Lunch at the English Market is upstairs at the Farmgate Café. Just walking through it to get to our table in the back makes me hungry, staring at the plates of Shepherd’s Pie and rock oysters and the savory tarts.
The café owner, Kay, comes over to tell us what she’s preparing for us today: lamb’s liver and bacon, Irish lamb stew, and tripe and drisheen.
Drisheen? What’s that, I ask her.
It’s lovely, says Kay. A kind of black pudding made from sheeps blood.
Well I’ll have it, I say. I’m sure it’s grand.
The wine comes and Mr. O’Connor and I settle down to a discussion of Irish slang. You know, he says to me in a whisper, that when someone in Ireland says something is grand, they mean the opposite.
Mr. O’Connor nods. For instance, he says. Say you’ve invited someone to join you for lunch and at the last minute they call your mobile to cancel. Well, you’d say, Don’t worry about it. It’s grand, it’s grand. Which means you’re pissed.
What else, I ask him.
Well, my favorite is idjit, says he. It’s a soft way of saying someone is an asshole. For instance, you might say of someone who called a Traveler a Tinker or a gypsy that they were just an idjit.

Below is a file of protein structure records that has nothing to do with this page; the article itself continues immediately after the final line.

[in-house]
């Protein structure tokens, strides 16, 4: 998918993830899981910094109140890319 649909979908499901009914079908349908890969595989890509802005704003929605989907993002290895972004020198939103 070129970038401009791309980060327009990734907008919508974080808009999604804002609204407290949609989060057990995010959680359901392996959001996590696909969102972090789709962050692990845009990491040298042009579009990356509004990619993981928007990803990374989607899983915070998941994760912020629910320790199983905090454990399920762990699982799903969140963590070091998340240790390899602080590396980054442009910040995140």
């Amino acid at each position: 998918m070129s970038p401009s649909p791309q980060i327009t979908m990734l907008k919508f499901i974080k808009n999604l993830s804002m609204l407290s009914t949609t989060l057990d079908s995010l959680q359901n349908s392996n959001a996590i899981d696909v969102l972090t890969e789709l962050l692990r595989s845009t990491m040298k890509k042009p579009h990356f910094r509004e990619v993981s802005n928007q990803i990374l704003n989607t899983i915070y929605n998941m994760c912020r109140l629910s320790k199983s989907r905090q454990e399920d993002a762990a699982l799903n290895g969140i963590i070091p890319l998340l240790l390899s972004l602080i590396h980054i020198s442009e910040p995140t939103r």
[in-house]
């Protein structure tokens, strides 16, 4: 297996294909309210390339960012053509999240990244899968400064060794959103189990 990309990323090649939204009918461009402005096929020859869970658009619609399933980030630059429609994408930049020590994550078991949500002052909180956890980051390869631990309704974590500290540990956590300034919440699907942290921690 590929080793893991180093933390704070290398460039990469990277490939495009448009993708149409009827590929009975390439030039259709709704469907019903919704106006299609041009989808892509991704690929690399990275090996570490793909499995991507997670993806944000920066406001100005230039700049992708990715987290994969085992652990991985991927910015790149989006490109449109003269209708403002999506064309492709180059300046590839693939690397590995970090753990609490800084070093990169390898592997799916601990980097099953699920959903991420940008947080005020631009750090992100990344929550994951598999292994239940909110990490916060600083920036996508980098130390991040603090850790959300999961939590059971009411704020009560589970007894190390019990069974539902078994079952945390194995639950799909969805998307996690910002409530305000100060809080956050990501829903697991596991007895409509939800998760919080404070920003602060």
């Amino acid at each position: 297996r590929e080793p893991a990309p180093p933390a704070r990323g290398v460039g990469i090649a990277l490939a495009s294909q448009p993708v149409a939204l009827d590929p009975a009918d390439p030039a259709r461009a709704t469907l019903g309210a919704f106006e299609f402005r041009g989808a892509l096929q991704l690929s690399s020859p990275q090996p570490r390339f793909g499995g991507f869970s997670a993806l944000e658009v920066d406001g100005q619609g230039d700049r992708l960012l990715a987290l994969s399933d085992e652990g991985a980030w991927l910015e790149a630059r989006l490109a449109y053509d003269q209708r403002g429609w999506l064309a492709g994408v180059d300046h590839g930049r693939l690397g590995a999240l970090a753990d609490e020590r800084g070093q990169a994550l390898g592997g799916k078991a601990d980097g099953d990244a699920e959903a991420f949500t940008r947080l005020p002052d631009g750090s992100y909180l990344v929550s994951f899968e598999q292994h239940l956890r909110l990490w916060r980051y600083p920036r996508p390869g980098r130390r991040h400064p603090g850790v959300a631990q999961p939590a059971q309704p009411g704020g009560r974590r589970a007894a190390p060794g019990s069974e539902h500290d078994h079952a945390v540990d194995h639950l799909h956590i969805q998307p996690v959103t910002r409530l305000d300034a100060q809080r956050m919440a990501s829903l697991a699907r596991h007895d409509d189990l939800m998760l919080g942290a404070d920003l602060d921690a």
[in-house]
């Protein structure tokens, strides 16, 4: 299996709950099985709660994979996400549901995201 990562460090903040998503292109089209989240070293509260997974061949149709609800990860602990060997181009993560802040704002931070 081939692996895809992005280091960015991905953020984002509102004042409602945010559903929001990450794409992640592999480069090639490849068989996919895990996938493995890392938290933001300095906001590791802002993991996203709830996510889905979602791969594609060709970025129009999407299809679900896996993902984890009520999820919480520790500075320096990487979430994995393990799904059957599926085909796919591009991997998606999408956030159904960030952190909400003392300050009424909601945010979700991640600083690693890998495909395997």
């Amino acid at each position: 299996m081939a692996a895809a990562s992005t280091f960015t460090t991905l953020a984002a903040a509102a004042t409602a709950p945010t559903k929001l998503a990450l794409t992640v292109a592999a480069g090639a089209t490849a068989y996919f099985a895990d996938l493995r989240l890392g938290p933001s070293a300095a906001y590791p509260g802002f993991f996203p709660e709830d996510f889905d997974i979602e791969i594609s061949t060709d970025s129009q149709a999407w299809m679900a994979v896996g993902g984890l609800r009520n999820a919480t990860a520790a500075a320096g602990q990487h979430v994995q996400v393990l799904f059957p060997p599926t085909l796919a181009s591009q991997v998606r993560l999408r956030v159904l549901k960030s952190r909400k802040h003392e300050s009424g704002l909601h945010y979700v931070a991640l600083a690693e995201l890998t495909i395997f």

Here we go again, I think. We’re back on the Irish gypsies. Well, I say, I’m sure I read in the Irish Times only yesterday a story about a family of Tinkers whose son was hit by a car.
Not in the Times you didn’t, says he.
I’m sure I did.
And that’s the last word as far as she’s concerned. Until Kay comes back to the table with the most lovely lamb’s liver and another of the tripe and drisheen, both for me. Tell you what, I say as she places the dishes on the table, why don’t we just share these. Mr. O’Connor? Offer him up the lovely lamb’s liver with bacon.
Not for me, then, he says. Ah, I say, taking back the plate, I guess it’s just for meself then. And so it is.